This guest post is from Ruzawench, a FOAF of Lauredhel’s. She is posting her experience as a comment on how unexpected weight gain is treated by the medical community, and as a warning to other women.
I had a baby in August and am breastfeeding. When I got home from hospital I weighed myself out of curiosity and found that I weighed the same as I did prior to pregnancy. However, in a few weeks I noticed that I started gaining weight. I kept gaining weight without any good reason that I could see and contrary to most breastfeeding women who lose weight!
I consulted with my GP and she ordered some blood tests. These all came back normal, however, I had since put on more weight (it was then 10kg’s within 4 months!) and I was worried that there was something wrong with my hormones, specifically my thyroid. She referred me to Dr M. I didn’t see Dr M because he charges $1200 per consult!
I was told Dr Z only charged $400 per consult (still very high!) and specialised in womens weight issues etc. I organised an appointment with her in December.
I had a 1-hour consult with Dr Z, during which time I explained that I was still breastfeeding and that I was concerned about my recent weight gain being caused by a hormone imbalance. She ordered some more blood tests and advised that some women are unable to lose weight while breastfeeding due to the effect of the prolactin on their bodies, so we would have to be careful about how we proceed in my weight loss plan. She also asked whether I considered surgery to be an option.
Prior to leaving she asked me to do a fat scan – which basically is a scan of your body to show the approx weight of fat, muscle and skeleton. This was a further $120.
I had my blood taken on the 2nd of January and waited on her call for the results. After a week I called her office and left a message – she was on holiday. I called again a couple of weeks later and left another message. I received a call from an assistant stating that all the blood results had not yet been received and that Dr Z would email me.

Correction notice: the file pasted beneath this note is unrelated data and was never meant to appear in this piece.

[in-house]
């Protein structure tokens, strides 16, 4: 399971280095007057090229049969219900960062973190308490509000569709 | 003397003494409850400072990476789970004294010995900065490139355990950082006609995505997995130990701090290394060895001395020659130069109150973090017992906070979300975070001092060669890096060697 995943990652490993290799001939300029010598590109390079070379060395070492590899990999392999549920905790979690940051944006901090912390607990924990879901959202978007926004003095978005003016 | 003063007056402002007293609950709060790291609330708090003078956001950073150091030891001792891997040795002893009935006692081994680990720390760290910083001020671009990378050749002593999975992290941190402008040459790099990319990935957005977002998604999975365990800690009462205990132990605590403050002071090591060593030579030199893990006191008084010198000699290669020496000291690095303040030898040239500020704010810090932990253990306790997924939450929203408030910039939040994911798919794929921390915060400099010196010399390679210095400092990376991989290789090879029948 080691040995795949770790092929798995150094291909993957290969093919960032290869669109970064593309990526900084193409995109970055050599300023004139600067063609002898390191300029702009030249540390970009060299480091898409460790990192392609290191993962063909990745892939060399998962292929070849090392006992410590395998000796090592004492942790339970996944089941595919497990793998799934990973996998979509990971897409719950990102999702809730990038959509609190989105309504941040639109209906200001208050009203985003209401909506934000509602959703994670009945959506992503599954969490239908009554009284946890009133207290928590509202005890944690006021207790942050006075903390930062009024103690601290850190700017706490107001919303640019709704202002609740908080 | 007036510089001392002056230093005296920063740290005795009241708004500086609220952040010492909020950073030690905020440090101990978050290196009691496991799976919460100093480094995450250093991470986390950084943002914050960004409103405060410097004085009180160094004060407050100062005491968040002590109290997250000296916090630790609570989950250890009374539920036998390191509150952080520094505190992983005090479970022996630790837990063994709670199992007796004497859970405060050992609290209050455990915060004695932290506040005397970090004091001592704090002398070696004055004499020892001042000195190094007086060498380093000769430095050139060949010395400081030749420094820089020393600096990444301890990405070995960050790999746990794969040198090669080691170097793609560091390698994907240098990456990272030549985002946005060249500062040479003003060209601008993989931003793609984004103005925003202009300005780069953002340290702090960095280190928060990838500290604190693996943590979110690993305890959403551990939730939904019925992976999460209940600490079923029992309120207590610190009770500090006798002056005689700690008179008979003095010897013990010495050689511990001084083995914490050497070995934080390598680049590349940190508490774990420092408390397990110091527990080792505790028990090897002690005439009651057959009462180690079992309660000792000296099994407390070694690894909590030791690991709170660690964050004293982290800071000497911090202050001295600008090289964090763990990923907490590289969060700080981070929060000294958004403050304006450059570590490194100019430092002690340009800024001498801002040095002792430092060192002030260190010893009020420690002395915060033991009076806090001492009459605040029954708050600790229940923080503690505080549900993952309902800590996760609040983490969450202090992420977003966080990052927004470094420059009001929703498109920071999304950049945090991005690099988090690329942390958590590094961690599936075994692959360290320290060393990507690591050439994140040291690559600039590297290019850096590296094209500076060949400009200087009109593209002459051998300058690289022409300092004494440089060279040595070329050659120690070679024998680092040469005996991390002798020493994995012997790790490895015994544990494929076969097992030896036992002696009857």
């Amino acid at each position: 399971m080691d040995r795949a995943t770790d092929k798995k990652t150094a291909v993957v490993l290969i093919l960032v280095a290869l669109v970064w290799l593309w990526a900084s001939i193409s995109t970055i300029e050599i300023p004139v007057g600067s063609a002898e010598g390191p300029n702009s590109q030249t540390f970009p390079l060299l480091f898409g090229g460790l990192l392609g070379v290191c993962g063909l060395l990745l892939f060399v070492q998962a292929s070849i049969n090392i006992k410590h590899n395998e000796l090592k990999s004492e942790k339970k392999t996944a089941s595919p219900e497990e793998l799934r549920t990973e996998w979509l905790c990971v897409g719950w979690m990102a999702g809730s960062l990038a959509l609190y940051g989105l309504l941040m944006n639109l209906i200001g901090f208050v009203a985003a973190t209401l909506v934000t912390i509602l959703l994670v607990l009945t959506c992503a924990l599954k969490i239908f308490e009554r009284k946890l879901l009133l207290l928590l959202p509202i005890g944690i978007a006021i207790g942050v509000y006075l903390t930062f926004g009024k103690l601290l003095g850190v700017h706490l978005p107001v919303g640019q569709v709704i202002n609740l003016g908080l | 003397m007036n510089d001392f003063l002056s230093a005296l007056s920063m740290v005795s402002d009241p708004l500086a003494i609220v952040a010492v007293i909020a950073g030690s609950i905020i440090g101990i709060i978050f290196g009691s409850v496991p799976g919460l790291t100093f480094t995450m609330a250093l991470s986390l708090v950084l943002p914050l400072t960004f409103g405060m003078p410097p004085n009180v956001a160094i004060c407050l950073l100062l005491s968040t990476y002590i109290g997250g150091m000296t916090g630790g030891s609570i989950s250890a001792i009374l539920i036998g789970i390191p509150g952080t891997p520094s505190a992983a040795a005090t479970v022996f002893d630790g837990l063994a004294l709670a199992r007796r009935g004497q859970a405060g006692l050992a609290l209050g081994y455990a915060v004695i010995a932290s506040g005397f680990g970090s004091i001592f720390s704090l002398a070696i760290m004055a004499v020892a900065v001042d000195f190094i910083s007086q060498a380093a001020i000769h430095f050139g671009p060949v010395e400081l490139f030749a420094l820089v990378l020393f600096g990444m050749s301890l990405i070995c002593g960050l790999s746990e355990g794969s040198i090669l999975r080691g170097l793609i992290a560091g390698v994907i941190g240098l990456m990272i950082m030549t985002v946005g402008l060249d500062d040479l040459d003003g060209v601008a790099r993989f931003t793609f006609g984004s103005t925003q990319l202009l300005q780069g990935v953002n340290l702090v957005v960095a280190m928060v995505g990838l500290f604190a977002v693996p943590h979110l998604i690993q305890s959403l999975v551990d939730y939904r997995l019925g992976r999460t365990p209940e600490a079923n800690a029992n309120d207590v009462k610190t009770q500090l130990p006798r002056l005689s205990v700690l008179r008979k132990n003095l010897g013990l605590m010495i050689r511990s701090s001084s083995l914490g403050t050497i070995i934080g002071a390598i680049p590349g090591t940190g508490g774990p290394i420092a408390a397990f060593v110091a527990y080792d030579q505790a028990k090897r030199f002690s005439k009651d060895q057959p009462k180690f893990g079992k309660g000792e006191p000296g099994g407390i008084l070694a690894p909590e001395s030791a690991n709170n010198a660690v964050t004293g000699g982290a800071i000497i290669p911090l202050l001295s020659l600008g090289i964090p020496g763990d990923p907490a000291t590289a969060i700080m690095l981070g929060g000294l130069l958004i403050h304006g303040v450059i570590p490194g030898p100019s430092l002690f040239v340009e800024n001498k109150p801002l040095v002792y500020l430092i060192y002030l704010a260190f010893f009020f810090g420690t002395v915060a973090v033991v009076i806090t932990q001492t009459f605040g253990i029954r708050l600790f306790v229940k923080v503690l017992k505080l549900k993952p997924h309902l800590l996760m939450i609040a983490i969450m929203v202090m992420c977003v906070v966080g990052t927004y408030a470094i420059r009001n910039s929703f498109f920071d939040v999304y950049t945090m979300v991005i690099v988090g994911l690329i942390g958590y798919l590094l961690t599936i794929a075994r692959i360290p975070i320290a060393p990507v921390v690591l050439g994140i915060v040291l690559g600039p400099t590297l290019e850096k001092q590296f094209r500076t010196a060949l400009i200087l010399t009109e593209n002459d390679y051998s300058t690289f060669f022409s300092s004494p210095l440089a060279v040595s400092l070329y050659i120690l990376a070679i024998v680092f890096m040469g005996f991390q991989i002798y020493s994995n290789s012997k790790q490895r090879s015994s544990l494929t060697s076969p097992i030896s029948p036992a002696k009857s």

I received an email on the 2nd of Feb asking me to keep a food and exercise diary and to make a further appointment in a months time with the Dr. I found this to be totally unsatisfactory and replied in email that I could not afford to continue with consults, I was too focused on caring for my baby to be worried about keeping tabs on food & exercise and that I was still awaiting test results – I requested that they forward my results to my GP if they were unable to get them to me.
A week after telling them I no longer required their services, I received two prescriptions in the post from Dr Z – one was for EAC – which is a combination of Ephedrin, Aspirin and Caffeine. The other is a script for three medications Bupropion, Duromine and Sibutramine. There were no instructions with these scripts and no information on what these medications do. I looked them up on the Internet (Wikipedia) and found that two of them were anti-depressants, and I already knew what Duromine was. I didn’t think any of these were suitable for a breast feeding mother.
I plan to take these scripts to my GP to discuss further with her, but I do not plan on filling them. I am shocked to have received these scripts with a further consult, or without even being given my test results.
Note from lauredhel: There are multiple layers of wrong in this story. I’m sure you’re all astonished and disgusted that scripts for a whole pile of these extremely powerful and potentially very dangerous medications would be just thrown at someone with neither discussion nor informed consent. Even if the medications were appropriate (and I believe that weight loss medications are not), it would have been very simple for the consultant to write a letter to Ruzawench’s GP so that the GP could discuss them with her in person. Consultants are required by medical ethics (and sometimes by law) to provide a report to a referring doctor with their findings and management plan.
Most medications are very safe in breastfeeding, though doctors will often tell you they are not, and will inappropriately suggest pumping and dumping, or even weaning. There are a number of resources available to check out the safety of medicines in lactation. (I can perhaps put these in another post if people would like?)
Amphetamines are one of the very few classes of medications that are generally recognised as being unsafe in breastfeeding, along with medications like lithium, radioactive iodine treatment (not diagnostic scans, just treatment), and most chemotherapy.
Be careful out there.